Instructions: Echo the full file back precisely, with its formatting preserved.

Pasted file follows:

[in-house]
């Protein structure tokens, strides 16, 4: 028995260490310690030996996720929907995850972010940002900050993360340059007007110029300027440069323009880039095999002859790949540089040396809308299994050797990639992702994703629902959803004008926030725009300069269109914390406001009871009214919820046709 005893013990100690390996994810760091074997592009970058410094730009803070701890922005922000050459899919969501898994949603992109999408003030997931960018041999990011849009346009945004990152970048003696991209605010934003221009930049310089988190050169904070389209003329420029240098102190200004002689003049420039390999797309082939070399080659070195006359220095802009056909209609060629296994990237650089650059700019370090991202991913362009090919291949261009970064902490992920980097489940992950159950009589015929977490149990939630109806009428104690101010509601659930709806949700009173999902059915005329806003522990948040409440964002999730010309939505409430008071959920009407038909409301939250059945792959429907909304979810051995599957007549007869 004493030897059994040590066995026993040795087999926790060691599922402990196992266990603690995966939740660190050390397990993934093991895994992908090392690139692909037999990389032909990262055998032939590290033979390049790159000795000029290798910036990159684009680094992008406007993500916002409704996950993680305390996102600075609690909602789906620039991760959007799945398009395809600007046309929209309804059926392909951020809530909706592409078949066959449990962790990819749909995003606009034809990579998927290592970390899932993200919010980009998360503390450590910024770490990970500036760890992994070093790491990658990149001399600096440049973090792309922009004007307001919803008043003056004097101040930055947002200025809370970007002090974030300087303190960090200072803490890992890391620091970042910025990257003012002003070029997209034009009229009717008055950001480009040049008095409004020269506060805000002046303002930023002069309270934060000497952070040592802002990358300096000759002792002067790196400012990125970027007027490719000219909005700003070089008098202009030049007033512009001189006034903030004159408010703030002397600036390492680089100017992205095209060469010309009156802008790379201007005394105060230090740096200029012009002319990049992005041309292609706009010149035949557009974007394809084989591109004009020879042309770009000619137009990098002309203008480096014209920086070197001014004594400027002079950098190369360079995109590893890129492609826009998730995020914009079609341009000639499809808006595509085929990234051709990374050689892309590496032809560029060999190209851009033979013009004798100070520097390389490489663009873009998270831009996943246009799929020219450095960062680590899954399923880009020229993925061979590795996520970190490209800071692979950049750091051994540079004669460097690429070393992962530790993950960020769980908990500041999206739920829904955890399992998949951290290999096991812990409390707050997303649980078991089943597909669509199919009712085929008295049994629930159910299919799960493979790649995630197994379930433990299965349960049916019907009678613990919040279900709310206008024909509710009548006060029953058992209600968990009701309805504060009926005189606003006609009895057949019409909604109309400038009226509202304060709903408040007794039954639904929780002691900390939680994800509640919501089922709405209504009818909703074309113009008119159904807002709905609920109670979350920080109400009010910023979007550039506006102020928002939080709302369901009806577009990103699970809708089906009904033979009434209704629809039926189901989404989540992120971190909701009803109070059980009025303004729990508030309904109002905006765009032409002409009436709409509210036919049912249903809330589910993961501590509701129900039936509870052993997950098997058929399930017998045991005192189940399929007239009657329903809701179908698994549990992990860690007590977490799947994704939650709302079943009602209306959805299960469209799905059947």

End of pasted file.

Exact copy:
[in-house]
């Protein structure tokens, strides 16, 4: 028995260490310690030996996720929907995850972010940002900050993360340059007007110029300027440069323009880039095999002859790949540089040396809308299994050797990639992702994703629902959803004008926030725009300069269109914390406001009871009214919820046709 005893013990100690390996994810760091074997592009970058410094730009803070701890922005922000050459899919969501898994949603992109999408003030997931960018041999990011849009346009945004990152970048003696991209605010934003221009930049310089988190050169904070389209003329420029240098102190200004002689003049420039390999797309082939070399080659070195006359220095802009056909209609060629296994990237650089650059700019370090991202991913362009090919291949261009970064902490992920980097489940992950159950009589015929977490149990939630109806009428104690101010509601659930709806949700009173999902059915005329806003522990948040409440964002999730010309939505409430008071959920009407038909409301939250059945792959429907909304979810051995599957007549007869 004493030897059994040590066995026993040795087999926790060691599922402990196992266990603690995966939740660190050390397990993934093991895994992908090392690139692909037999990389032909990262055998032939590290033979390049790159000795000029290798910036990159684009680094992008406007993500916002409704996950993680305390996102600075609690909602789906620039991760959007799945398009395809600007046309929209309804059926392909951020809530909706592409078949066959449990962790990819749909995003606009034809990579998927290592970390899932993200919010980009998360503390450590910024770490990970500036760890992994070093790491990658990149001399600096440049973090792309922009004007307001919803008043003056004097101040930055947002200025809370970007002090974030300087303190960090200072803490890992890391620091970042910025990257003012002003070029997209034009009229009717008055950001480009040049008095409004020269506060805000002046303002930023002069309270934060000497952070040592802002990358300096000759002792002067790196400012990125970027007027490719000219909005700003070089008098202009030049007033512009001189006034903030004159408010703030002397600036390492680089100017992205095209060469010309009156802008790379201007005394105060230090740096200029012009002319990049992005041309292609706009010149035949557009974007394809084989591109004009020879042309770009000619137009990098002309203008480096014209920086070197001014004594400027002079950098190369360079995109590893890129492609826009998730995020914009079609341009000639499809808006595509085929990234051709990374050689892309590496032809560029060999190209851009033979013009004798100070520097390389490489663009873009998270831009996943246009799929020219450095960062680590899954399923880009020229993925061979590795996520970190490209800071692979950049750091051994540079004669460097690429070393992962530790993950960020769980908990500041999206739920829904955890399992998949951290290999096991812990409390707050997303649980078991089943597909669509199919009712085929008295049994629930159910299919799960493979790649995630197994379930433990299965349960049916019907009678613990919040279900709310206008024909509710009548006060029953058992209600968990009701309805504060009926005189606003006609009895057949019409909604109309400038009226509202304060709903408040007794039954639904929780002691900390939680994800509640919501089922709405209504009818909703074309113009008119159904807002709905609920109670979350920080109400009010910023979007550039506006102020928002939080709302369901009806577009990103699970809708089906009904033979009434209704629809039926189901989404989540992120971190909701009803109070059980009025303004729990508030309904109002905006765009032409002409009436709409509210036919049912249903809330589910993961501590509701129900039936509870052993997950098997058929399930017998045991005192189940399929007239009657329903809701179908698994549990992990860690007590977490799947994704939650709302079943009602209306959805299960469209799905059947």